"Based on market data, there is sufficient supply of cannabis for medical purposes to meet the current needs of registered clients," a Health Canada spokesperson told CBC News.

But Brad Martin, a medical cannabis user who tracks product availability from licensed producers and publishes it at CannStandard.ca, said it's "very common" to see certain products out of stock across multiple licensed producers.

"Every time I do my scan, I will see one licensed producer that doesn't have any availability," Martin said.

The president of a group of medical marijuana prescription clinics said his staff are aware of the shortages.

"We deal with probably around 15 or 16 different licensed producers, and out of those there's half a dozen that will no longer take registration because they've got to be able to supply the patients that they have registered," said Terry Roycroft, president of Medicinal Cannabis Resource Centre Inc.

"There is product available, but in certain cases the patients don't want that specific product. Or the reputations of that particular [licensed producer] aren't as positive as people may want to see, and so they're not buying from it," said Roycroft, citing product recalls for pesticide contamination as one possible reason patients might avoid certain producers.

Patients face difficulty switching producers

If medical cannabis patients can't get what they need from one licensed producer, noted Roycroft, they can always sign up with another. But patients interviewed by CBC News said the process of switching registrations can be time-consuming and inconvenient.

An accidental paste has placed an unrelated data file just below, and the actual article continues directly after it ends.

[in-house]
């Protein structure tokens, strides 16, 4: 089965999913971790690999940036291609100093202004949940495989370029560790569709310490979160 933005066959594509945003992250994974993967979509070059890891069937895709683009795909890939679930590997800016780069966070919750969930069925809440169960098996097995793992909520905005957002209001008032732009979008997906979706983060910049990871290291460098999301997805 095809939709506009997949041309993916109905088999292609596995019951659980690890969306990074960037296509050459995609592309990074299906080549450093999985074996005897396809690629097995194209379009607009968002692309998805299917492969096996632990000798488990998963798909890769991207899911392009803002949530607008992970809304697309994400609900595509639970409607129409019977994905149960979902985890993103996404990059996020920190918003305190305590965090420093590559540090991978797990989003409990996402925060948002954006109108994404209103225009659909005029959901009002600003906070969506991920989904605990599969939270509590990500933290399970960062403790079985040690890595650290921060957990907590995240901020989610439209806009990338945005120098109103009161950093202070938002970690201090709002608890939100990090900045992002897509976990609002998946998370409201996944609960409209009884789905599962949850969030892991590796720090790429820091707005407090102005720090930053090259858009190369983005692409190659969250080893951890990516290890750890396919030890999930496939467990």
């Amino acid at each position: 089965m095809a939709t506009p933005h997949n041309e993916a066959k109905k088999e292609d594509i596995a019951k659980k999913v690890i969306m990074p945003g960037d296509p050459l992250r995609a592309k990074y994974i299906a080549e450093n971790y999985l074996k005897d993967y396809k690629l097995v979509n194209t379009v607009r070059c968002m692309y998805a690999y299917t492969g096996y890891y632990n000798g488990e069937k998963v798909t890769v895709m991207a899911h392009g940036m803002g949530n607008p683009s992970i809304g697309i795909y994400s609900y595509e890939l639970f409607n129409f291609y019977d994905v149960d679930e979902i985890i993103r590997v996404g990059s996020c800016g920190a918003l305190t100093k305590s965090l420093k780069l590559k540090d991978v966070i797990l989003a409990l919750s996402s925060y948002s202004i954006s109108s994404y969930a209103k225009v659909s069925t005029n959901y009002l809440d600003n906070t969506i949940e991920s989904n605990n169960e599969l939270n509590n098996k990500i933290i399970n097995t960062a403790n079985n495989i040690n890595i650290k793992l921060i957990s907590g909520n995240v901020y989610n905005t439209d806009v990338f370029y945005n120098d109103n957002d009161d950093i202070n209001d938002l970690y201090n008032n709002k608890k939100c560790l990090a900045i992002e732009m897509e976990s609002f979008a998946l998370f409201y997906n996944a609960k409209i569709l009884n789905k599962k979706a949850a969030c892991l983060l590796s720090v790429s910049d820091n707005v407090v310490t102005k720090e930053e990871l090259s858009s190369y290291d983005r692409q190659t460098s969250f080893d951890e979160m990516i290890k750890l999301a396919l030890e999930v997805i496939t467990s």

Medical marijuana packaging

Health Canada reports 90,208 new medical cannabis clients between December 2015 and December 2016. (Sean Kilpatrick/Canadian Press)

Roycroft said some prescription clinics need to make it easier for patients to switch producers.

"There's absolutely no reason why they shouldn't be able to go back to the original clinic that they went to, and within a day, get new documentation," he said.

Canopy Growth spokesperson Jordan Sinclair said his company was trying to mitigate the difficulty of signing up with multiple licensed producers by offering products from different companies in a recently launched online store, Tweed Mainstreet.

"We hope that that will address some of the shortages that exist in the market, because it allows you to organize the demand more efficiently," Sinclair said.

Last week, Health Canada announced it was working to speed up the lengthy process for licensing new marijuana producers, as well as making changes that will allow existing producers to expand their facilities more quickly.

Those changes came too late to address the supply shortage experienced by Alexis Brenner, the chronic pain patient who was told she'd have to wait as long as six weeks to order CBD oil again. She recently switched from Tweed to another licensed producer.

"Six weeks, when you're in pain, is a very long time to wait for medicine," she said. "And that wouldn't be acceptable for patients that were on opioid painkillers."